A charity, Starship Foundation exists through the kindness of its donors and supportive communities who donate money and/or time to assist in making Starship a world class medical facility. Please take a look at their website if you’d like to find out more –

It was very important to us to see where our nephew spent most of his little life, although we didn’t get to meet some of the nurses who had been caring for him. With heavy hearts, lightened with the flutter of that white butterfly, it was time to leave Auckland and carry on with our mini road trip.

Second stop was to see our Oasis tour pal, Emma in a typical kiwi town called Te Awamutu near NZ’s surfing capital, Raglan. With a population of only 12,000 people, it was certainly a shock to the system coming from Raucous Rio! Ryan finally got to use his Brazilian surfboard here as we cruised around to find some waves, minus the Brazilian bikinis and bronzed bodies.

Next stop was New Plymouth to see our good friends, Karna and Scott, who are more chums from London town. They’ve recently moved into their first house together and adopted a crazy ginger cat who likes to head butt pieces of furniture. Whilst they were at work we bezzed around Taranaki to find waves at Stent Road on the Surf Highway 45, trekked around the Egmont National Park and walked along New Plymouth’s coastal walkway, an 11km beach viewing promenade although we didn’t walk the full 11km. In the evenings we shared great stories over more tasty NZ lamb washed down with New Zealand’s best grape variety, Sauvignon Blanc. One of the highlights of our stay here was a night time visit to TSB’s annual Festival of Lights, which celebrated its 60th year. Set against the backdrop of the emerald-coloured Pukekura Park, trees and plants sparkle and glow as the park is lit and livened up with thousands of lighting displays. Nothing beats Mount Tarankai (or Mount Egmont) standing proud, staged by the park’s trees. This 2,518 metre high mountain is one of the most symmetrical volcanic cones in the world. And for all you film buffs out there, it also provided the backdrop for the movie The Last Samauri because of its resemblance to Mount Fuji.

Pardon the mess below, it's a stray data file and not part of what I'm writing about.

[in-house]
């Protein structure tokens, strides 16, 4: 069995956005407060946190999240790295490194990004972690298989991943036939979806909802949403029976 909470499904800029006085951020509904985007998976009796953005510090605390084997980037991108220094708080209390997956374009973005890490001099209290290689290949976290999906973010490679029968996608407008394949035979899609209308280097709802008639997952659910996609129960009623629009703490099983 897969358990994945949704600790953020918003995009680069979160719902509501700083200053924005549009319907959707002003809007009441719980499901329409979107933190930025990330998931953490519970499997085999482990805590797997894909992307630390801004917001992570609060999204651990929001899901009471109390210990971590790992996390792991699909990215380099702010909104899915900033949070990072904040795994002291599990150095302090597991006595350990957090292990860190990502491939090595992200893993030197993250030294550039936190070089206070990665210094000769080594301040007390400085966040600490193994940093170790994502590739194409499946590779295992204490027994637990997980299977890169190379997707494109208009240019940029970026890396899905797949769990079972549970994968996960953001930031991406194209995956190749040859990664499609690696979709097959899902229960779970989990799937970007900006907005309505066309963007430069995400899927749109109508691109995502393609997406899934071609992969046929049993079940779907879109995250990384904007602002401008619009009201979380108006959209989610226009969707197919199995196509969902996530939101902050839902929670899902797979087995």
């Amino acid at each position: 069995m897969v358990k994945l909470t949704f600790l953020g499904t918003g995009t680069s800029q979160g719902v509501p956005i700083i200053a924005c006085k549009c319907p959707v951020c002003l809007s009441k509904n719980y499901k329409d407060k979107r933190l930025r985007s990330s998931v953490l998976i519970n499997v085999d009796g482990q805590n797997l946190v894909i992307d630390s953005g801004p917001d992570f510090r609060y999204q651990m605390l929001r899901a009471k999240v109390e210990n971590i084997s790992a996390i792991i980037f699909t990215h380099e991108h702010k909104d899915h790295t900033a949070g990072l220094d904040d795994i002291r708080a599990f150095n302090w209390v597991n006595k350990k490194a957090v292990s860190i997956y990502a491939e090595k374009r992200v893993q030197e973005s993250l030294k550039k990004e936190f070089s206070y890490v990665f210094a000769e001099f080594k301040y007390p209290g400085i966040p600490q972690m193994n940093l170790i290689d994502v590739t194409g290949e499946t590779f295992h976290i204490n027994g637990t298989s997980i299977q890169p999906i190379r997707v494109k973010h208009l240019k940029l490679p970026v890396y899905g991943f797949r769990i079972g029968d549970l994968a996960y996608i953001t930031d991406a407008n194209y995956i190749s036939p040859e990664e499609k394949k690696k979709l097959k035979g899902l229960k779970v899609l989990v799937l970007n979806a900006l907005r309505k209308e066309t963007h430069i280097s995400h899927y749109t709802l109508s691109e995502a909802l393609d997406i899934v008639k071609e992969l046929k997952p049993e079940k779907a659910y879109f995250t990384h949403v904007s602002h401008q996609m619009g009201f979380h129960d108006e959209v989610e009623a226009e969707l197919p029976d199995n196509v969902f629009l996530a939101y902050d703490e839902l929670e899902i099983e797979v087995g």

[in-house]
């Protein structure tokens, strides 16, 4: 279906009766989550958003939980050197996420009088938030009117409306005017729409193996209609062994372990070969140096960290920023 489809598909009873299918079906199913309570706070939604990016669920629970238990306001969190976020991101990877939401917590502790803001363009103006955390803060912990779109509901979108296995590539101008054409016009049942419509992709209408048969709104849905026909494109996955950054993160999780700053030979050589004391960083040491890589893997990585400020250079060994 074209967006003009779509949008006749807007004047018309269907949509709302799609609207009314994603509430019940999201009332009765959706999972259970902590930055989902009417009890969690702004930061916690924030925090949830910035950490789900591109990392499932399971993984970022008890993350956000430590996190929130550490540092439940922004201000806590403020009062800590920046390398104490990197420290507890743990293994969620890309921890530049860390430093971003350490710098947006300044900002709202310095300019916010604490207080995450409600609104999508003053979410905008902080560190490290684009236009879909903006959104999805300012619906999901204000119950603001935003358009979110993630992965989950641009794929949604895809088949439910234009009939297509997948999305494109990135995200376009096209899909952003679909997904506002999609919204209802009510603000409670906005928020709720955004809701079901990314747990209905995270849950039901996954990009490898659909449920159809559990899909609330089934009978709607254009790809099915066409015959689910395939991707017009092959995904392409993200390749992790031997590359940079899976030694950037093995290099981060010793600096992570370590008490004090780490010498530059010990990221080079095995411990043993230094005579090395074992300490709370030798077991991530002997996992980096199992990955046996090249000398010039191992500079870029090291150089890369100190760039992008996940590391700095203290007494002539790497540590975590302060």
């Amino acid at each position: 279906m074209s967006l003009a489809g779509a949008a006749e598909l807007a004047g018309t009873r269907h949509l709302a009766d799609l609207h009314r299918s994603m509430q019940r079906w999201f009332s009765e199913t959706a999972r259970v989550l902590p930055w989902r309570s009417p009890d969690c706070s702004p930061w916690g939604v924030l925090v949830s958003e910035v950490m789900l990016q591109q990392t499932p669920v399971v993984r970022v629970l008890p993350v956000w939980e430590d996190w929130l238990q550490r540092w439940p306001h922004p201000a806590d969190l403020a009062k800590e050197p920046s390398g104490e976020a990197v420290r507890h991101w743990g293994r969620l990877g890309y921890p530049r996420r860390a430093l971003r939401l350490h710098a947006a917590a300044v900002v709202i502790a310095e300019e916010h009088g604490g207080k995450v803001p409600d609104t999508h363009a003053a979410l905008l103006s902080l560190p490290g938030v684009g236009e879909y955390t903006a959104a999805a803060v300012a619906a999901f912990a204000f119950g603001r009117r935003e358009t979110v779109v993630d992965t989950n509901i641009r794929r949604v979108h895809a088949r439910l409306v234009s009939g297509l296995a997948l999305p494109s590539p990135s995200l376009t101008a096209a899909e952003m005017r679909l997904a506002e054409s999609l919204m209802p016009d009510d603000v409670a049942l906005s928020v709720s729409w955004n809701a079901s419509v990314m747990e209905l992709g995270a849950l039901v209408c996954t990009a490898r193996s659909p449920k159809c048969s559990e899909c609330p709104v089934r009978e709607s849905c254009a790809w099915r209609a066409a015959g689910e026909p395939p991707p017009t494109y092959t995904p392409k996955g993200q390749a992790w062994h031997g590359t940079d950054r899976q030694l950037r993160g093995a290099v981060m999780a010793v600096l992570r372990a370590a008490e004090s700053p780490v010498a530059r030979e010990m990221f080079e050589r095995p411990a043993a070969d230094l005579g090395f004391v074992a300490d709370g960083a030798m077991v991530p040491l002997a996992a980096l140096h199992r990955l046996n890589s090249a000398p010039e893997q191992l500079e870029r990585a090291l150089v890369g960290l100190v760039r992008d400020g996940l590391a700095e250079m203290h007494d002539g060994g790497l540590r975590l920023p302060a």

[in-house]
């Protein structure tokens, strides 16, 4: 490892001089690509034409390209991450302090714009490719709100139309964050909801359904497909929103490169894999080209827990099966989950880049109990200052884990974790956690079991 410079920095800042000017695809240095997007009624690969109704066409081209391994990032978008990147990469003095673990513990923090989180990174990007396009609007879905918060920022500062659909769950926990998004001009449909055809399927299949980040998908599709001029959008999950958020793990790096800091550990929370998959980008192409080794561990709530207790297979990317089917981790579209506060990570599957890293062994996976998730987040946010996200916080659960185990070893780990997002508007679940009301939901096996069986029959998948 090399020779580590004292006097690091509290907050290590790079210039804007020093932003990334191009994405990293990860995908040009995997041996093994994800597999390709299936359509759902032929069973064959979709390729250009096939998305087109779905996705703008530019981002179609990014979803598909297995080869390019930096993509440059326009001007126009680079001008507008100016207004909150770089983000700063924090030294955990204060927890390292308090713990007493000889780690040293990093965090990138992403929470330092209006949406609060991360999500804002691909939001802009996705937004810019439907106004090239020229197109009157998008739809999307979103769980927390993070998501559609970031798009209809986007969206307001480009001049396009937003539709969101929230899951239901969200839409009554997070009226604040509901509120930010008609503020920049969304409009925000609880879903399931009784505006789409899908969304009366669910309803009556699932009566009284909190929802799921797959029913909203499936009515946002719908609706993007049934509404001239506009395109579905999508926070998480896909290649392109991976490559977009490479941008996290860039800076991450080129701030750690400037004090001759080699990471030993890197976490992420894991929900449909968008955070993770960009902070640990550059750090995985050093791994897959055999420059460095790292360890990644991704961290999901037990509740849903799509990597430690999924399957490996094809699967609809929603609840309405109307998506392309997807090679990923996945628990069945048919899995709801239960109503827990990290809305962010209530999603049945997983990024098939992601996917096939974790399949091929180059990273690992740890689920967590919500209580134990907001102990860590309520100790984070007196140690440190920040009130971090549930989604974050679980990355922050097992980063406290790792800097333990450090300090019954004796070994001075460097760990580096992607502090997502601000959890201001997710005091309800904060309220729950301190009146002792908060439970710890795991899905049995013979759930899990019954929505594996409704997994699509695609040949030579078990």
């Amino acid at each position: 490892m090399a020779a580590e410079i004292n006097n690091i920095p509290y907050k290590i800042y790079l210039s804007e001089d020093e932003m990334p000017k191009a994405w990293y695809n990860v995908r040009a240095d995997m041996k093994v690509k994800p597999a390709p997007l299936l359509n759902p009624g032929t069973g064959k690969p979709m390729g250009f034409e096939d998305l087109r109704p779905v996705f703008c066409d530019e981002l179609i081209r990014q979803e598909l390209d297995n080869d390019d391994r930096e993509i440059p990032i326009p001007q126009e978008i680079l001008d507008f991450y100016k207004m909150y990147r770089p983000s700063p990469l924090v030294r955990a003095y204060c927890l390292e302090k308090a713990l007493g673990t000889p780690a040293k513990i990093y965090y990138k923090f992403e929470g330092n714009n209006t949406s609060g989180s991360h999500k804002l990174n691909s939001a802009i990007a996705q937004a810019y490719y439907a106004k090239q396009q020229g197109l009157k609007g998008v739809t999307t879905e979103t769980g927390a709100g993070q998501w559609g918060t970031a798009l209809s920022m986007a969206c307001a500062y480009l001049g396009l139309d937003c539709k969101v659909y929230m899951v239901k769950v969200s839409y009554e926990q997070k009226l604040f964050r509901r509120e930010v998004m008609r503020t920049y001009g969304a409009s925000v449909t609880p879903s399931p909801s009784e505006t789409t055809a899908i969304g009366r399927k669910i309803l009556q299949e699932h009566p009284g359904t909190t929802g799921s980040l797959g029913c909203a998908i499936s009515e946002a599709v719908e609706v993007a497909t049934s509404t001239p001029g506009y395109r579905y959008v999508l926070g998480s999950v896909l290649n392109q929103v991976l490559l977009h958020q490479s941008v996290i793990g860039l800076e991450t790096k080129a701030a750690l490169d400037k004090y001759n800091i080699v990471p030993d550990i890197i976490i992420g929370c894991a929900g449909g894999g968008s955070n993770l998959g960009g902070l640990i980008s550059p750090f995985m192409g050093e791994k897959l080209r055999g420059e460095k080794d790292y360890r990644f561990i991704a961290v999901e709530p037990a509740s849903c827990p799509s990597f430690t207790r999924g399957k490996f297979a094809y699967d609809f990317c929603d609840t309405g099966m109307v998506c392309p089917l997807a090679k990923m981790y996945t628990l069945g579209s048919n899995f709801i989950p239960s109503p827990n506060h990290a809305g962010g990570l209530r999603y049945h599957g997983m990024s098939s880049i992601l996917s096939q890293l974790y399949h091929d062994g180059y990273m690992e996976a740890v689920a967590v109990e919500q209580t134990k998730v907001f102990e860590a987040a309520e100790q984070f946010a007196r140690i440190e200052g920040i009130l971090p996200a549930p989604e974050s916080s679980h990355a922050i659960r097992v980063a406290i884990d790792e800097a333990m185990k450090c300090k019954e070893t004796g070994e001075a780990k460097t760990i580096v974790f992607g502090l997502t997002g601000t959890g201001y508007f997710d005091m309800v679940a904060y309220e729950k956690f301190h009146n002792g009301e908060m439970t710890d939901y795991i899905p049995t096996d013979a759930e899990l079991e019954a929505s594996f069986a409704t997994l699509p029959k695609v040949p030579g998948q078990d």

We finally arrived to Wellington three days before Christmas. It was a familiar and emotional site as we drove around the streets of Wellywood on the way to my sister’s house in wild and windy Houghton Bay. After 143 days of travelling, it was time to unpack the backpack for a while and enjoy some much missed family time; we had made it home to Sebastian.

In loving memory of Sebastian William Du Toit

10 June – 8 August 2010

Forever in our hearts xxxxxxx